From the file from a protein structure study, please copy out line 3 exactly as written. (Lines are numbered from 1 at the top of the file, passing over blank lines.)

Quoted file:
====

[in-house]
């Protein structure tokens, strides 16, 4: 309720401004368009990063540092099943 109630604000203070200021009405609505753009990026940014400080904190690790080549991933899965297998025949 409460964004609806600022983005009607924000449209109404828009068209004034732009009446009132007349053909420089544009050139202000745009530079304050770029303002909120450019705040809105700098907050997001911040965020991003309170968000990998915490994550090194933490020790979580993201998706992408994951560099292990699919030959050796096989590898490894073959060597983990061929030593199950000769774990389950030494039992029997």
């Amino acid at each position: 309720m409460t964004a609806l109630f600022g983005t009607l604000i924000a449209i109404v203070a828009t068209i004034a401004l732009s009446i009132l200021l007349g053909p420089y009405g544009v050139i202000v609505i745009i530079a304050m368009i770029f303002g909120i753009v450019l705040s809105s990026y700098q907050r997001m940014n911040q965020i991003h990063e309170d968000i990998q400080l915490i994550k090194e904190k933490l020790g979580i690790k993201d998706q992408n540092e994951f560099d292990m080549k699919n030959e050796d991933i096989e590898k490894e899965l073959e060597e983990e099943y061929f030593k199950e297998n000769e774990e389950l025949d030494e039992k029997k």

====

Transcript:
């Amino acid at each position: 309720m409460t964004a609806l109630f600022g983005t009607l604000i924000a449209i109404v203070a828009t068209i004034a401004l732009s009446i009132l200021l007349g053909p420089y009405g544009v050139i202000v609505i745009i530079a304050m368009i770029f303002g909120i753009v450019l705040s809105s990026y700098q907050r997001m940014n911040q965020i991003h990063e309170d968000i990998q400080l915490i994550k090194e904190k933490l020790g979580i690790k993201d998706q992408n540092e994951f560099d292990m080549k699919n030959e050796d991933i096989e590898k490894e899965l073959e060597e983990e099943y061929f030593k199950e297998n000769e774990e389950l025949d030494e039992k029997k």